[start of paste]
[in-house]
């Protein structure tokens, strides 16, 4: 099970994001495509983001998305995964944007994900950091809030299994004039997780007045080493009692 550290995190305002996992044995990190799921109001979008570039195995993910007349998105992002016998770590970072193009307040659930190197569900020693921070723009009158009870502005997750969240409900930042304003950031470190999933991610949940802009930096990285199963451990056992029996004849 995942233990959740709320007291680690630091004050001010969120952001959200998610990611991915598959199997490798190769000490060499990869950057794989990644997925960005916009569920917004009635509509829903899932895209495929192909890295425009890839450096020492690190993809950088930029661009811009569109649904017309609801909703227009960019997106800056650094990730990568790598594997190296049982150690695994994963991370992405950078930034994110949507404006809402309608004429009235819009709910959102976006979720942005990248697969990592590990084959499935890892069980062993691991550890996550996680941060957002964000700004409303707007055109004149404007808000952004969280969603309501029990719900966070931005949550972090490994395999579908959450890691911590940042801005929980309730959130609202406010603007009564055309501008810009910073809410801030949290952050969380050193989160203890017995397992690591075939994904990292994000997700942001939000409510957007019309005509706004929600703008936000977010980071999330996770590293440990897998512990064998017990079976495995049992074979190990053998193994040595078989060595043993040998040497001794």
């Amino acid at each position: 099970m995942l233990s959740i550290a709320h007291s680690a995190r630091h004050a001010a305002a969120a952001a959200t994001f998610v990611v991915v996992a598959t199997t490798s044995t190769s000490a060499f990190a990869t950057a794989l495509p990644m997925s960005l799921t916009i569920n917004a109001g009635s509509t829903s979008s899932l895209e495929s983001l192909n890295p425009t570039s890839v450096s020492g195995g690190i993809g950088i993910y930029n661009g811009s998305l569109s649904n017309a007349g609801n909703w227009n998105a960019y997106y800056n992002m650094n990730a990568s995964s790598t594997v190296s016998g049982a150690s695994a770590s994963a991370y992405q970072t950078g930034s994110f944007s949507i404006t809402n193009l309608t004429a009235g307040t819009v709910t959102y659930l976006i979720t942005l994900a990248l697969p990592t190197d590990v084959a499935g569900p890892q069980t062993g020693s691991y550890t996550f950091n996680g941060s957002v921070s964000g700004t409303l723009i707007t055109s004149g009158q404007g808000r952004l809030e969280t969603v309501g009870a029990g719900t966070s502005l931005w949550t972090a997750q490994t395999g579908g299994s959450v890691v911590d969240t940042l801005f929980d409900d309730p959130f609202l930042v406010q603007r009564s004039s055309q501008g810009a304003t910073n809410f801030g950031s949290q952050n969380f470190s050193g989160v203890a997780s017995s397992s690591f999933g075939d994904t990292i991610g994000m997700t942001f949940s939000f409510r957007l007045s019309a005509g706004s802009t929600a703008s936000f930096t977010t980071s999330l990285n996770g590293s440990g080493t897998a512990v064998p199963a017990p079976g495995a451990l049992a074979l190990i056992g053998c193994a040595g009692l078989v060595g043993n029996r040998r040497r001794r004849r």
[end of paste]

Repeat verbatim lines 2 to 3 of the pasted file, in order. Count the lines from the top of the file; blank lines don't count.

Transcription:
């Protein structure tokens, strides 16, 4: 099970994001495509983001998305995964944007994900950091809030299994004039997780007045080493009692 550290995190305002996992044995990190799921109001979008570039195995993910007349998105992002016998770590970072193009307040659930190197569900020693921070723009009158009870502005997750969240409900930042304003950031470190999933991610949940802009930096990285199963451990056992029996004849 995942233990959740709320007291680690630091004050001010969120952001959200998610990611991915598959199997490798190769000490060499990869950057794989990644997925960005916009569920917004009635509509829903899932895209495929192909890295425009890839450096020492690190993809950088930029661009811009569109649904017309609801909703227009960019997106800056650094990730990568790598594997190296049982150690695994994963991370992405950078930034994110949507404006809402309608004429009235819009709910959102976006979720942005990248697969990592590990084959499935890892069980062993691991550890996550996680941060957002964000700004409303707007055109004149404007808000952004969280969603309501029990719900966070931005949550972090490994395999579908959450890691911590940042801005929980309730959130609202406010603007009564055309501008810009910073809410801030949290952050969380050193989160203890017995397992690591075939994904990292994000997700942001939000409510957007019309005509706004929600703008936000977010980071999330996770590293440990897998512990064998017990079976495995049992074979190990053998193994040595078989060595043993040998040497001794």
């Amino acid at each position: 099970m995942l233990s959740i550290a709320h007291s680690a995190r630091h004050a001010a305002a969120a952001a959200t994001f998610v990611v991915v996992a598959t199997t490798s044995t190769s000490a060499f990190a990869t950057a794989l495509p990644m997925s960005l799921t916009i569920n917004a109001g009635s509509t829903s979008s899932l895209e495929s983001l192909n890295p425009t570039s890839v450096s020492g195995g690190i993809g950088i993910y930029n661009g811009s998305l569109s649904n017309a007349g609801n909703w227009n998105a960019y997106y800056n992002m650094n990730a990568s995964s790598t594997v190296s016998g049982a150690s695994a770590s994963a991370y992405q970072t950078g930034s994110f944007s949507i404006t809402n193009l309608t004429a009235g307040t819009v709910t959102y659930l976006i979720t942005l994900a990248l697969p990592t190197d590990v084959a499935g569900p890892q069980t062993g020693s691991y550890t996550f950091n996680g941060s957002v921070s964000g700004t409303l723009i707007t055109s004149g009158q404007g808000r952004l809030e969280t969603v309501g009870a029990g719900t966070s502005l931005w949550t972090a997750q490994t395999g579908g299994s959450v890691v911590d969240t940042l801005f929980d409900d309730p959130f609202l930042v406010q603007r009564s004039s055309q501008g810009a304003t910073n809410f801030g950031s949290q952050n969380f470190s050193g989160v203890a997780s017995s397992s690591f999933g075939d994904t990292i991610g994000m997700t942001f949940s939000f409510r957007l007045s019309a005509g706004s802009t929600a703008s936000f930096t977010t980071s999330l990285n996770g590293s440990g080493t897998a512990v064998p199963a017990p079976g495995a451990l049992a074979l190990i056992g053998c193994a040595g009692l078989v060595g043993n029996r040998r040497r001794r004849r």